I think it must be a bit like hiring a nanny, or an au pair. And it makes me wonder at the family who hired me when I was just sixteen to be a Mother’s Help during my school summer holidays to do the ironing, feed the dog -an adorable German Shepherd called Jason who had no idea that he was supposed to be fierce – and help with the equally lovely children Christina and Hamish, before the new au pair arrived. How did they know they could trust me? I loved my little bedroom with its chintz curtains and en suite bathroom; the view of the extensive garden. I had tea with the children, and supper (and wine) with the parents, so I gained an inch or so that summer. I also broke the iron, saw more films at the cinema than my own budget would normally allow, even though these were rather juvenile for my tastes, and was introduced to baked beans, strangers in my home where Opening Cans for Meals might have sent either or both of my parents into a spasm worthy of a Victorian maiden. There was also a cat, a tortoiseshell called Cola who had just had kittens. Kittens Jason longed to co-parent, but Cola was having none of his help. I remember it as a golden summer of sunshine.
Hopefully those who come to my home to look after MasterB since the Cattery has closed also think of it as a Golden Time. It’s a bit odd. I value my privacy enormously, yet I hand over the keys to my home and if they wanted, but I do hope they don’t, those cat sitters would be free to explore every drawer and cupboard in my absence. None are entirely strangers. There’s Celia; I have the keys to her flat too yet I haven’t so much as been in her bedroom, so I doubt very much if she has been sufficiently curious to investigate where I keep my cardigans; Julie, who catsits the Grey Ninja and who seems to spend every minute here playing with or cuddling MasterB. Julie is the only ‘professional’ catsitter I have employed, but I am not away often enough to be a good client, and she has gently let me know this by returning my keys and telling me of her other commitments. She is someone with a natural affinity with animals, someone like my Aunt Kath. They love her on sight. Rebecca and Edwin are neighbours, and MasterB went to their flat for day care while the kitchen was being replaced. They’ve been here with him too, but their lives have become busier, and they are not always able to look after him.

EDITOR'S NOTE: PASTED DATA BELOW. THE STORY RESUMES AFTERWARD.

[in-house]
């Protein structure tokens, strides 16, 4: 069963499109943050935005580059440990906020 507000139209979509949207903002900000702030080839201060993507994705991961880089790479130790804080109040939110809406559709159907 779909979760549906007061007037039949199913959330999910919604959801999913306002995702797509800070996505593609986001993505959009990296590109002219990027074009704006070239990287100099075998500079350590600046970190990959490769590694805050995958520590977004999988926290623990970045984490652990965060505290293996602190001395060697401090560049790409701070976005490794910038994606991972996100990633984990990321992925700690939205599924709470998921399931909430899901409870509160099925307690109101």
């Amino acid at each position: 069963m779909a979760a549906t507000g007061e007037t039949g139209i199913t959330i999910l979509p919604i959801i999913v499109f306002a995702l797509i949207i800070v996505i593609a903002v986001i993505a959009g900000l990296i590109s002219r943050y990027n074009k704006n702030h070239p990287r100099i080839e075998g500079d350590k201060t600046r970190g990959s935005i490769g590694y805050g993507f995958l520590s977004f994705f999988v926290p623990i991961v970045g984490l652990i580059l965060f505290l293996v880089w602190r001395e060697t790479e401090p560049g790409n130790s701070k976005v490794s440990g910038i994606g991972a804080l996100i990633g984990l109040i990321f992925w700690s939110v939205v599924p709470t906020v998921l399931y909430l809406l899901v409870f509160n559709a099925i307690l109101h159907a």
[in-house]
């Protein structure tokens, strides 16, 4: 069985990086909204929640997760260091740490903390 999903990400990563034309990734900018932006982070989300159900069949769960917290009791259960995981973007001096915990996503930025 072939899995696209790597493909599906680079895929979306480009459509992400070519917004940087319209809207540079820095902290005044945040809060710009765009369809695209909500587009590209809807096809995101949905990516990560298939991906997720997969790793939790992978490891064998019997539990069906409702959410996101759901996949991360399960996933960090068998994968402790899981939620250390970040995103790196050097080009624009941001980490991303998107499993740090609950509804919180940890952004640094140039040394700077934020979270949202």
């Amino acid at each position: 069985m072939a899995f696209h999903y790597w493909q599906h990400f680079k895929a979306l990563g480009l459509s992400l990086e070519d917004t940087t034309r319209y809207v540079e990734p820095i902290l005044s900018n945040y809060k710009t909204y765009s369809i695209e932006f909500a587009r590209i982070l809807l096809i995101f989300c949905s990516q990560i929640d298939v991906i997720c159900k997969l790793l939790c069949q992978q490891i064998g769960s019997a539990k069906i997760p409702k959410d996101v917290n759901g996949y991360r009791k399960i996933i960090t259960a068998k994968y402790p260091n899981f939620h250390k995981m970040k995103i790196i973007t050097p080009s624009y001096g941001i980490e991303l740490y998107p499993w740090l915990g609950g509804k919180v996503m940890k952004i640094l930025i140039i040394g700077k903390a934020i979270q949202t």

Now you could be forgiven, seeing MasterB patrolling the wall, as he is here a couple of days ago, for believing him an independent sort of cat, a boy who would be quite happy with a short visit from someone who’d make sure the litter tray was clean, the water was fresh and there was food in the bowl.
But he’s a sociable boy, and he needs company. So he enjoyed being with Rebecca while she made Christmas stars and laid them across his back, greets Celia with an upraised tail and quickened footstep when she comes round, and frankly adores JandB playing with him. But JandB won’t always be free, though J’s devotion to cats make me feel a fraud; Rebecca and Edwin are renting and may move; so tonight Birgit came to meet Himself for the first time.
He was immediately accepting and friendly. I know Birgit becaiuse she catsits for Ming, the cat belonging to my near neighbours, Reinhild and Mark. This seems something of a thankless task. Ming is a cat with Issues. She is complicated where MasterB is straightforward. Both cats are adopted and their kittenhoods unknown, but I’d guess it’s pretty safe to say that although MasterB was found wandering the streets of Brighton, he wasn’t there for long, the people who found him loved him, and he suffered no lasting trauma. Ming, on the other hand, is a pedigree with a genealogical chart that goes back to before Charlemagne, and has the sensitivities that only those with such established genes are allowed; she was bullied by the cats with whom she shared her home; fostered by the charity that ran alongside the Cattery; finally adopted and renamed by Mark and Reinhild.
The first days weren’t promising. She took to Mark but not to Reinhild; she cried all night long; Reinhild thought the cat would have to go. But she settled. She adores them both now, but her love and loyalty is peculiar and exclusive. Birgit has looked after her for many years, but is still not permitted by Ming to sit on the sofa in the sitting room as that is where Mark sits. Ming’s protests if Birgit assumes this place are loud and persistent. She doesn’t actually like Birgit to be in the sitting room at all, but is quite friendly to her when she is in the kitchen. Birgit is evidently *staff*, not *family*.
Understandably, Birgit was quite keen to meet a cat who might be friendly towards her. MasterB is that cat. He has no *side*, I told her; what you see is what you get; he likes company, play and biscuits. You don’t have to second guess what his plan might be, he’s transparent, affectionate, ready to be pleased.
As a first date it went very well. MasterB allowed himself to be picked up, and was polite, though he did look slightly alarmed. He played, he rolled over, he accepted biscuits, he claimed her as his by rubbing his face against her legs. She left to go back to Reinhild and Mark’s for dinner. What Ming made of the smell of a stranger on her person I have yet to hear. But I’d say my boy has made a new conquest.